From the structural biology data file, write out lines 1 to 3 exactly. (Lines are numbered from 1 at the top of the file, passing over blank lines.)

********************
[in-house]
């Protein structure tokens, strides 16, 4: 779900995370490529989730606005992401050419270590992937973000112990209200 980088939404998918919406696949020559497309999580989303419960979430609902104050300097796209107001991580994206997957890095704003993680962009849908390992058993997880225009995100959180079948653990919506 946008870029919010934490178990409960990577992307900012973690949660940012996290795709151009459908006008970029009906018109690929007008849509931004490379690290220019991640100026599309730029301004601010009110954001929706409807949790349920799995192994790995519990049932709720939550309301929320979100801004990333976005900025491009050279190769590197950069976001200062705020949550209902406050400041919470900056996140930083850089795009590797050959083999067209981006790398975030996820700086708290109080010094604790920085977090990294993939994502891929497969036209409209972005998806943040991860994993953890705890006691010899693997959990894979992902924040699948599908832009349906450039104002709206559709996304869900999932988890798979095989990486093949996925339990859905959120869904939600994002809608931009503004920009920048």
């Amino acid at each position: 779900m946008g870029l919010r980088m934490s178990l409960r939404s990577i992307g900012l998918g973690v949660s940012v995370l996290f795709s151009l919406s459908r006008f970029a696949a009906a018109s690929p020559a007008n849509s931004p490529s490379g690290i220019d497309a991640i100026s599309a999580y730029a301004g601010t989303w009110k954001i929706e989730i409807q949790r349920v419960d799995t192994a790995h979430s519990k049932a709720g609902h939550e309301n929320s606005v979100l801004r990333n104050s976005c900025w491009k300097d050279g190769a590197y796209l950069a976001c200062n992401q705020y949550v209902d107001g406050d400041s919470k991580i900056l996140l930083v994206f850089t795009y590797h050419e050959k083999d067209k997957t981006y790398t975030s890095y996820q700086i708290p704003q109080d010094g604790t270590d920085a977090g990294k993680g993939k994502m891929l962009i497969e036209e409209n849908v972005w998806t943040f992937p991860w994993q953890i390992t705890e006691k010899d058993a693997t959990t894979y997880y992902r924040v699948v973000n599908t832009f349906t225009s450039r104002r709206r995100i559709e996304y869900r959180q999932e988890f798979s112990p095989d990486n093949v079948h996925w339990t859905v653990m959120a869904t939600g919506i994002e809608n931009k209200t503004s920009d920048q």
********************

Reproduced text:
[in-house]
């Protein structure tokens, strides 16, 4: 779900995370490529989730606005992401050419270590992937973000112990209200 980088939404998918919406696949020559497309999580989303419960979430609902104050300097796209107001991580994206997957890095704003993680962009849908390992058993997880225009995100959180079948653990919506 946008870029919010934490178990409960990577992307900012973690949660940012996290795709151009459908006008970029009906018109690929007008849509931004490379690290220019991640100026599309730029301004601010009110954001929706409807949790349920799995192994790995519990049932709720939550309301929320979100801004990333976005900025491009050279190769590197950069976001200062705020949550209902406050400041919470900056996140930083850089795009590797050959083999067209981006790398975030996820700086708290109080010094604790920085977090990294993939994502891929497969036209409209972005998806943040991860994993953890705890006691010899693997959990894979992902924040699948599908832009349906450039104002709206559709996304869900999932988890798979095989990486093949996925339990859905959120869904939600994002809608931009503004920009920048």
């Amino acid at each position: 779900m946008g870029l919010r980088m934490s178990l409960r939404s990577i992307g900012l998918g973690v949660s940012v995370l996290f795709s151009l919406s459908r006008f970029a696949a009906a018109s690929p020559a007008n849509s931004p490529s490379g690290i220019d497309a991640i100026s599309a999580y730029a301004g601010t989303w009110k954001i929706e989730i409807q949790r349920v419960d799995t192994a790995h979430s519990k049932a709720g609902h939550e309301n929320s606005v979100l801004r990333n104050s976005c900025w491009k300097d050279g190769a590197y796209l950069a976001c200062n992401q705020y949550v209902d107001g406050d400041s919470k991580i900056l996140l930083v994206f850089t795009y590797h050419e050959k083999d067209k997957t981006y790398t975030s890095y996820q700086i708290p704003q109080d010094g604790t270590d920085a977090g990294k993680g993939k994502m891929l962009i497969e036209e409209n849908v972005w998806t943040f992937p991860w994993q953890i390992t705890e006691k010899d058993a693997t959990t894979y997880y992902r924040v699948v973000n599908t832009f349906t225009s450039r104002r709206r995100i559709e996304y869900r959180q999932e988890f798979s112990p095989d990486n093949v079948h996925w339990t859905v653990m959120a869904t939600g919506i994002e809608n931009k209200t503004s920009d920048q």